But when faith is relegated to a privatized, personal, consumeristic realm, everyone loses. Personal spirituality becomes an incoherent mess when it has weak ties to a robust church community. Society at large suffers when local churches aren’t fully functioning. Among other things, churches serve critical needs in their communities (food banks, homeless assistance, educational support, orphan care, counseling, among much else) and contribute to the mental and spiritual health of the larger population.
Would the World Notice If Churches Never Reopened?
I’m not suggesting churches should defy government directives, deeming themselves “essential” even if authorities say otherwise. To do so would only inflame existing culture wars in unhelpful ways. Plus, shouldn’t we show we are essential rather than just saying we are?
Still, this pandemic—and the “non-essential” status of the church within it—should be a wakeup call for us. Does the world miss churches when they are taken away? Do Christians themselves feel a gaping hole in their faith when the local church is missing, recognizing that the ekklesia is God’s idea (Matt. 16:18–19) and a central part of his mission? How can the church reclaim a position in society that is perceived by everyone—believers and nonbelievers alike—as more “essential” than not?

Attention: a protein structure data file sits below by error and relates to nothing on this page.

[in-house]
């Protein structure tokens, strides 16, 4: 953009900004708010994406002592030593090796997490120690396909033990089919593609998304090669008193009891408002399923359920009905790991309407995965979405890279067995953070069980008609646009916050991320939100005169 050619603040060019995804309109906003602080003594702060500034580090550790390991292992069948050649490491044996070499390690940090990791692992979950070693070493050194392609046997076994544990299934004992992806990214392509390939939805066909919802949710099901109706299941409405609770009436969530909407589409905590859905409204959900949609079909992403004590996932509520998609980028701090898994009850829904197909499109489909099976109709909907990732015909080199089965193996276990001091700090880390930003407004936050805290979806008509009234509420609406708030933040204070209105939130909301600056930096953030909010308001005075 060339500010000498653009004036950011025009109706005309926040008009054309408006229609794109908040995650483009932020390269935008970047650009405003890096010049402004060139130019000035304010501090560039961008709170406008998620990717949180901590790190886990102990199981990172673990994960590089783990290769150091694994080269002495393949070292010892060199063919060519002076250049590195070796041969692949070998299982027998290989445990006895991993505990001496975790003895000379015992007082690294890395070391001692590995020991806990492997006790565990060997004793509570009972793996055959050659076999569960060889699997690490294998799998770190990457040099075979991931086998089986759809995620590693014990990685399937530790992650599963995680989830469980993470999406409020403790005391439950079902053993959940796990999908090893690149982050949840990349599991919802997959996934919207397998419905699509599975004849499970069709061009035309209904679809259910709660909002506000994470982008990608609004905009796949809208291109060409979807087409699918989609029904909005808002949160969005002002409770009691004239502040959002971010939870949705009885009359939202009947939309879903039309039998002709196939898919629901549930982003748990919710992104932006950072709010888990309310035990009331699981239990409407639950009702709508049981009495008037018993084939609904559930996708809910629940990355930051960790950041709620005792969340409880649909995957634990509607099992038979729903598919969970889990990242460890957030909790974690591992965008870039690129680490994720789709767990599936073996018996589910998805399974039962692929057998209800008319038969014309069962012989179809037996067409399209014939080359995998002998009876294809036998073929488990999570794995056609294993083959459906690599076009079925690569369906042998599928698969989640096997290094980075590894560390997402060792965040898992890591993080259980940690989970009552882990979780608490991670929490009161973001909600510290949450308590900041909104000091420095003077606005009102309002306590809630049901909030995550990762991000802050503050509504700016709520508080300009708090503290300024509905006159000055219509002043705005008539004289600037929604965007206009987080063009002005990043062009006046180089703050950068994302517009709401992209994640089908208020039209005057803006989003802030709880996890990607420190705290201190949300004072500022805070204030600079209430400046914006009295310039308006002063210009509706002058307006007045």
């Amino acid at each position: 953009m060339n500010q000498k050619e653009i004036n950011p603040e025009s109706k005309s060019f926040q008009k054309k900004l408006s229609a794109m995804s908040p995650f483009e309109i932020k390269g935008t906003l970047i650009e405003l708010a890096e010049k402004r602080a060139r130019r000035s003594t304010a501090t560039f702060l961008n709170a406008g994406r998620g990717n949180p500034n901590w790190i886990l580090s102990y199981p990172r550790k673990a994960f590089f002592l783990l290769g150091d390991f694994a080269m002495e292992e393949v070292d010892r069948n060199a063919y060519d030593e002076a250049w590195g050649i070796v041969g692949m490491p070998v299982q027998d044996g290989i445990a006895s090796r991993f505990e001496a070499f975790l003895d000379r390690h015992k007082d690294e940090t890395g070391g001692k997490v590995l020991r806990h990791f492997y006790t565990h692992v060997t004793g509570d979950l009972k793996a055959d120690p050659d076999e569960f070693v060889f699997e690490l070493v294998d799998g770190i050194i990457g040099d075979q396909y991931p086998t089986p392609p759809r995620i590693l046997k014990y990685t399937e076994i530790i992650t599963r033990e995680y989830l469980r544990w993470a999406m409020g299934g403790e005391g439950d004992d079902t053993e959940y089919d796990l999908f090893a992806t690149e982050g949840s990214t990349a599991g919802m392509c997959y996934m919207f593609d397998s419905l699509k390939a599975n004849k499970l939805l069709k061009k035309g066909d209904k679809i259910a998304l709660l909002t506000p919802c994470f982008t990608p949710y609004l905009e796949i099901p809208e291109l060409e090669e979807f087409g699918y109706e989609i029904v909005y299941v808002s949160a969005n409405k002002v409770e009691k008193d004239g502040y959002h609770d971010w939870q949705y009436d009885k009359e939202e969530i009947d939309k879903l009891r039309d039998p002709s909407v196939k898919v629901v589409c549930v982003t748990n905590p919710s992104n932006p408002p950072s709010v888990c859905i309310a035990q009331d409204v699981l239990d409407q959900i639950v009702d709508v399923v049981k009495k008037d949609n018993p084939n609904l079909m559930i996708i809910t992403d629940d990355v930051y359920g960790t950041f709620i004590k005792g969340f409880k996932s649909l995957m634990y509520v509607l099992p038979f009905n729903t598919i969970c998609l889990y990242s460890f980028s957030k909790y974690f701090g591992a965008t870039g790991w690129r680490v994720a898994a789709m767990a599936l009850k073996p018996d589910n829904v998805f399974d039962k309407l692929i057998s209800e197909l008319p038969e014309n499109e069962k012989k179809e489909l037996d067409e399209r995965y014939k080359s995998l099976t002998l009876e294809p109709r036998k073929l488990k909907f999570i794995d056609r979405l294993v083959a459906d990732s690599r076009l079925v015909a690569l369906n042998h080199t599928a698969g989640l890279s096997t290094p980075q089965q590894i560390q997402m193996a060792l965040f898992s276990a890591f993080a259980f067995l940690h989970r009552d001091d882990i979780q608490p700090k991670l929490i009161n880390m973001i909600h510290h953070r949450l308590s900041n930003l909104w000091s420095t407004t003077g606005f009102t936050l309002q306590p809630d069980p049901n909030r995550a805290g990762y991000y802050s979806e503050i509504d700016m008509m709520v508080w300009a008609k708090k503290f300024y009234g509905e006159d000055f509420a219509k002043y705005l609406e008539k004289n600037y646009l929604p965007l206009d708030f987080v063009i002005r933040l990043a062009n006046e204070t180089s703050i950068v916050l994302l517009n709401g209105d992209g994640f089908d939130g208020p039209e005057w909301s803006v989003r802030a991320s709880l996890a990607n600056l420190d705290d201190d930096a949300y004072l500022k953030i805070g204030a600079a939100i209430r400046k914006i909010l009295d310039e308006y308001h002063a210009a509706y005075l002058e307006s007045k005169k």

How can the church reclaim a position in society that is perceived by everyone—believers and nonbelievers alike—as more ‘essential’ than not?
At the very least, I hope this season reminds us of the glorious and incomparable gift that is the gathered body of Christ. As Megan Hill writes in her excellent new book, A Place to Belong, “In the unassuming gathering of the local church, we fellowship with Christ himself. Dear Christian, we have no greater privilege.”
I also hope this season shows us that privatized, consumeristic spirituality is not enough. Not for individuals and not for society. We need more than just “me and Jesus” faith that has little bearing on the world and gives us little incentive to leave the house. We need faith that is rooted in strong, serving, multiplying local church communities—the sort of faith that makes such a difference in its tangible presence that everyone notices, and laments, its absence.